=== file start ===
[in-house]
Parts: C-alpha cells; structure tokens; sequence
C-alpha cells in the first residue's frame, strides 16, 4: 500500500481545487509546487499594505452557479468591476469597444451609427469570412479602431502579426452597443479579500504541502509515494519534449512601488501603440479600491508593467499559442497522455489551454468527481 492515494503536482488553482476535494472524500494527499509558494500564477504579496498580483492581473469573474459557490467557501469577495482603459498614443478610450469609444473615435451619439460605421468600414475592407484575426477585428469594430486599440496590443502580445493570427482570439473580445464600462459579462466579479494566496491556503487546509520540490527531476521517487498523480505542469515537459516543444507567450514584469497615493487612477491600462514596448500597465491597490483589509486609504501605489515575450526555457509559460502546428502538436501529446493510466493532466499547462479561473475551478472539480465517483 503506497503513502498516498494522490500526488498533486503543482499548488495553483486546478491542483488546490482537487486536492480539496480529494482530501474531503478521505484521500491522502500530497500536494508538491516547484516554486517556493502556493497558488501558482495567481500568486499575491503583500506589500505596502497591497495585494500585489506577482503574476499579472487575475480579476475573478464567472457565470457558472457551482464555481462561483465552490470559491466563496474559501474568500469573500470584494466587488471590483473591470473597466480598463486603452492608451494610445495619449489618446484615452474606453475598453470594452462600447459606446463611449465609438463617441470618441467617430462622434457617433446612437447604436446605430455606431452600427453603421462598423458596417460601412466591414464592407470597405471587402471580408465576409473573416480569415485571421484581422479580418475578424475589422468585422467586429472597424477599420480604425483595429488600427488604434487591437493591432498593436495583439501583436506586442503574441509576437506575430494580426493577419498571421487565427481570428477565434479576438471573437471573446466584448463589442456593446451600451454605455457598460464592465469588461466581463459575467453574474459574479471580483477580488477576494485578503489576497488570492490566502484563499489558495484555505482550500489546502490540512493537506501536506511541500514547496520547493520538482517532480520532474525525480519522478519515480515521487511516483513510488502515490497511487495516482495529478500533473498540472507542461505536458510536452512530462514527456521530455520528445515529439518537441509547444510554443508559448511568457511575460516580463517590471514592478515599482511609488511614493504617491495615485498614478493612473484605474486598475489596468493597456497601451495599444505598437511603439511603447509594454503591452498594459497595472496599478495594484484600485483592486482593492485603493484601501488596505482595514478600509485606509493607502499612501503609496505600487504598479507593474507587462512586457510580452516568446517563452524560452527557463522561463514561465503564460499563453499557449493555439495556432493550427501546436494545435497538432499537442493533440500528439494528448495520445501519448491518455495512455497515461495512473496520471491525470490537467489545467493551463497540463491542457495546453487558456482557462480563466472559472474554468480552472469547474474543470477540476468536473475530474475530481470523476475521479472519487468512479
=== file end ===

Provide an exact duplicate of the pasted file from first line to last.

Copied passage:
[in-house]
Parts: C-alpha cells; structure tokens; sequence
C-alpha cells in the first residue's frame, strides 16, 4: 500500500481545487509546487499594505452557479468591476469597444451609427469570412479602431502579426452597443479579500504541502509515494519534449512601488501603440479600491508593467499559442497522455489551454468527481 492515494503536482488553482476535494472524500494527499509558494500564477504579496498580483492581473469573474459557490467557501469577495482603459498614443478610450469609444473615435451619439460605421468600414475592407484575426477585428469594430486599440496590443502580445493570427482570439473580445464600462459579462466579479494566496491556503487546509520540490527531476521517487498523480505542469515537459516543444507567450514584469497615493487612477491600462514596448500597465491597490483589509486609504501605489515575450526555457509559460502546428502538436501529446493510466493532466499547462479561473475551478472539480465517483 503506497503513502498516498494522490500526488498533486503543482499548488495553483486546478491542483488546490482537487486536492480539496480529494482530501474531503478521505484521500491522502500530497500536494508538491516547484516554486517556493502556493497558488501558482495567481500568486499575491503583500506589500505596502497591497495585494500585489506577482503574476499579472487575475480579476475573478464567472457565470457558472457551482464555481462561483465552490470559491466563496474559501474568500469573500470584494466587488471590483473591470473597466480598463486603452492608451494610445495619449489618446484615452474606453475598453470594452462600447459606446463611449465609438463617441470618441467617430462622434457617433446612437447604436446605430455606431452600427453603421462598423458596417460601412466591414464592407470597405471587402471580408465576409473573416480569415485571421484581422479580418475578424475589422468585422467586429472597424477599420480604425483595429488600427488604434487591437493591432498593436495583439501583436506586442503574441509576437506575430494580426493577419498571421487565427481570428477565434479576438471573437471573446466584448463589442456593446451600451454605455457598460464592465469588461466581463459575467453574474459574479471580483477580488477576494485578503489576497488570492490566502484563499489558495484555505482550500489546502490540512493537506501536506511541500514547496520547493520538482517532480520532474525525480519522478519515480515521487511516483513510488502515490497511487495516482495529478500533473498540472507542461505536458510536452512530462514527456521530455520528445515529439518537441509547444510554443508559448511568457511575460516580463517590471514592478515599482511609488511614493504617491495615485498614478493612473484605474486598475489596468493597456497601451495599444505598437511603439511603447509594454503591452498594459497595472496599478495594484484600485483592486482593492485603493484601501488596505482595514478600509485606509493607502499612501503609496505600487504598479507593474507587462512586457510580452516568446517563452524560452527557463522561463514561465503564460499563453499557449493555439495556432493550427501546436494545435497538432499537442493533440500528439494528448495520445501519448491518455495512455497515461495512473496520471491525470490537467489545467493551463497540463491542457495546453487558456482557462480563466472559472474554468480552472469547474474543470477540476468536473475530474475530481470523476475521479472519487468512479